Edinburgh conservation areas

Edinburgh is packed full of incredible historic buildings, many of which date back several hundred years.

For the tourist, this makes Edinburgh the perfect city to explore Scotland’s history and an incredibly attractive place to live. However, for residents, the protected nature of many buildings can cause issues with extremely strict rules over the changes that can be made to domestic buildings found in conservation areas across the city.

There are a whopping 50 different Edinburgh conservation areas in and around the city centre, all of which have a special architectural and historical interest. If you live in one such area, it is important to be aware of what you can and can’t do in terms of property development. Of course, it is the historical nature of these places that makes Edinburgh such a magical place to live, but restrictions on new windows and doors, and other practical energy efficiency upgrades can make the cost of living significantly higher than in other areas. To find out more about upgrading your windows in Edinburgh, speak to our Double Glazing Edinburgh experts today.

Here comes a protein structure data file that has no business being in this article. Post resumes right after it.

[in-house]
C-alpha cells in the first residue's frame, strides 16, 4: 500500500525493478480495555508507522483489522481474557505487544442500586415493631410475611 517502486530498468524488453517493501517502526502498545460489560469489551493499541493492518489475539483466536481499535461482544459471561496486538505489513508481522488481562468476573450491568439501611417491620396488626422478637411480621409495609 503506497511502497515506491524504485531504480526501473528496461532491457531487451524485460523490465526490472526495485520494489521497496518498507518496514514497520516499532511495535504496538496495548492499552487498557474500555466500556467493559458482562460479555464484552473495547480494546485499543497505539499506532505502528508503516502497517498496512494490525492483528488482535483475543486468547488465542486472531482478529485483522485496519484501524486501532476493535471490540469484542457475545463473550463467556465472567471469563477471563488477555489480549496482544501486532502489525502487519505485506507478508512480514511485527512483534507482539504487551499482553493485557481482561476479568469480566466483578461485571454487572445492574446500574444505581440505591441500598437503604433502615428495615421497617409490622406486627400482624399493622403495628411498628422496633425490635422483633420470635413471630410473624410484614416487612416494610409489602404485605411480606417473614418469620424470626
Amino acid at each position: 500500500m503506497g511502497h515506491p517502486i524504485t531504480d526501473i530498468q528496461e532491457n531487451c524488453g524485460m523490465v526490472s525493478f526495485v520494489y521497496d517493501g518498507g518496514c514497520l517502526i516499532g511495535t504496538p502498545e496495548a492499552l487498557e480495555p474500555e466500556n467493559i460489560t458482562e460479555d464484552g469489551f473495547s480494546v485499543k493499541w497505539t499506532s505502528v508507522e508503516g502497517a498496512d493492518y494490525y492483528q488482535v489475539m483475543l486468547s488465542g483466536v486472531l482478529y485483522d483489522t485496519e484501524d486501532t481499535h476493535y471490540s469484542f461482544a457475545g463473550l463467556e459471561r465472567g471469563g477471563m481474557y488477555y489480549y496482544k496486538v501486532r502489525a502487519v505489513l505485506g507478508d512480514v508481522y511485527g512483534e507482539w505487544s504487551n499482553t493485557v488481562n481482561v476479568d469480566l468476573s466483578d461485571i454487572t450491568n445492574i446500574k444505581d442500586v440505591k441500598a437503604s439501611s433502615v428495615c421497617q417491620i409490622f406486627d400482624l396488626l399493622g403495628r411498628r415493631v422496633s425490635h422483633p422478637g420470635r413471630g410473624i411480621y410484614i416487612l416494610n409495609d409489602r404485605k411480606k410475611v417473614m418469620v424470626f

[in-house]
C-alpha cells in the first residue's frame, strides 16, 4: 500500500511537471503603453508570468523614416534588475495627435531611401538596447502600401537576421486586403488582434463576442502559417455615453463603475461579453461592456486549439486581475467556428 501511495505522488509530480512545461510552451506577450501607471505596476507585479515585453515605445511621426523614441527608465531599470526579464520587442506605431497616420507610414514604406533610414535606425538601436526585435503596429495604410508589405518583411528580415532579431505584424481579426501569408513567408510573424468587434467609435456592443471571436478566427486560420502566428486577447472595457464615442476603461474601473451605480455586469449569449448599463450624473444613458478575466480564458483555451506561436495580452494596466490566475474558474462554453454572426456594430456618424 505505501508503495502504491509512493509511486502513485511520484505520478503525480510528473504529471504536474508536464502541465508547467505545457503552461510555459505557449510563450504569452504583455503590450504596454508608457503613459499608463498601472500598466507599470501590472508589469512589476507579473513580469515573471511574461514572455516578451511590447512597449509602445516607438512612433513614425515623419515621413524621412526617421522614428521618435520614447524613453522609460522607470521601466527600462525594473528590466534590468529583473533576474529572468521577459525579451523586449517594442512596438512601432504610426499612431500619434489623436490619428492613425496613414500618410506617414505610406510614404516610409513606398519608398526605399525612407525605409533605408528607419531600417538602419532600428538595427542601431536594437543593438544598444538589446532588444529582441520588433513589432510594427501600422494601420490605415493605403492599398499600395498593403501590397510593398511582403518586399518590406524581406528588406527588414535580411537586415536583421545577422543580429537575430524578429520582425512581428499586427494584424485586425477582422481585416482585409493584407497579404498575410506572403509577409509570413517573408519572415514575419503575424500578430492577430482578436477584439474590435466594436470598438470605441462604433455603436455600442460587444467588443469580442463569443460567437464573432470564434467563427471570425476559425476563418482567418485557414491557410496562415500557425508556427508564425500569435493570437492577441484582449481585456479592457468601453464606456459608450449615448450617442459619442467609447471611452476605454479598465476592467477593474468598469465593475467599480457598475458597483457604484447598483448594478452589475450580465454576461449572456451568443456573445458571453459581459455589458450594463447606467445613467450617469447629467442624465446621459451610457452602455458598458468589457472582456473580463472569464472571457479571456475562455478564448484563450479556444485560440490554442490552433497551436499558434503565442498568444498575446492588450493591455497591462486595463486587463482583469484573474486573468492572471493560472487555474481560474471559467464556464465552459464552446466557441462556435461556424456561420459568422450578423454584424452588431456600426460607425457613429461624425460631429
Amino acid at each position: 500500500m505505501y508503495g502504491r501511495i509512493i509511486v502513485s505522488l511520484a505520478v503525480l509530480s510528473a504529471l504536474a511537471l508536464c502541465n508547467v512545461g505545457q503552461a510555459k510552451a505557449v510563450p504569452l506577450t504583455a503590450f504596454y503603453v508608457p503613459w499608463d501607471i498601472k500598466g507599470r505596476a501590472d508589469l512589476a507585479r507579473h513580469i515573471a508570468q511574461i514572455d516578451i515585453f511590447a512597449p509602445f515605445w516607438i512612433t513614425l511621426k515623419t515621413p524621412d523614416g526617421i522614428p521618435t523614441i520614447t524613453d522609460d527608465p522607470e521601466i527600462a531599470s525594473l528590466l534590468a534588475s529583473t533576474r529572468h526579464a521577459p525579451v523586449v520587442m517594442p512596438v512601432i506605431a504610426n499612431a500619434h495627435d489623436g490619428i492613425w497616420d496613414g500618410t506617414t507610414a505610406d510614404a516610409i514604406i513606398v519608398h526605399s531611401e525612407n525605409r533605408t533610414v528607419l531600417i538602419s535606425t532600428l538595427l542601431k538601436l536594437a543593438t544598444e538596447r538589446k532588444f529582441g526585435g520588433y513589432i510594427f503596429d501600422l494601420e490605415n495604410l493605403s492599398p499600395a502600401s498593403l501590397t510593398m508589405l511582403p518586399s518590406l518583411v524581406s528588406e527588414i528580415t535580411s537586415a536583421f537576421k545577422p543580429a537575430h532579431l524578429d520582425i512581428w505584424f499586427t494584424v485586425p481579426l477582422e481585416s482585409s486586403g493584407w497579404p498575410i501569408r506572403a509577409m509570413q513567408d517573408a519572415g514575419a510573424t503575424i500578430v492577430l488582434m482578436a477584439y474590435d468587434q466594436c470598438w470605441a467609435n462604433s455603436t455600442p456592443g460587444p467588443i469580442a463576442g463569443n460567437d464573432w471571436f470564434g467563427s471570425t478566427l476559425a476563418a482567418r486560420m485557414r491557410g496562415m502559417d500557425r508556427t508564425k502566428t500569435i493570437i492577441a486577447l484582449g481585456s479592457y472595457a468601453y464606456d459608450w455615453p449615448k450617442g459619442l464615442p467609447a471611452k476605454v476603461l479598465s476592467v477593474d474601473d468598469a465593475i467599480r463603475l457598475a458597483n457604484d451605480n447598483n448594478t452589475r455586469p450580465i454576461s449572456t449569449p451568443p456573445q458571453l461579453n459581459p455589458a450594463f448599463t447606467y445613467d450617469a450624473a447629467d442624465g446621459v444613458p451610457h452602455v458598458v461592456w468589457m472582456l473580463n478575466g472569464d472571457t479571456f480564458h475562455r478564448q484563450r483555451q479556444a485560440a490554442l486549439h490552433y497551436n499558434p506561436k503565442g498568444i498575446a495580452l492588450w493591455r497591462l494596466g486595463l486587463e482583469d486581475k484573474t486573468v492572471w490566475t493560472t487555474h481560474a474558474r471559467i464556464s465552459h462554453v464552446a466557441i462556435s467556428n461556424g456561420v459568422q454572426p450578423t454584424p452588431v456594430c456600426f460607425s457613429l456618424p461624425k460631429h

See you soon

The Advanced Group have been operating in Edinburgh for decades now, and love the city just as much now as we did when we began all those years ago.

Edinburgh is a fantastic place to live and visit and whatever brings you to Scotland’s capital, we can’t wait to see you soon!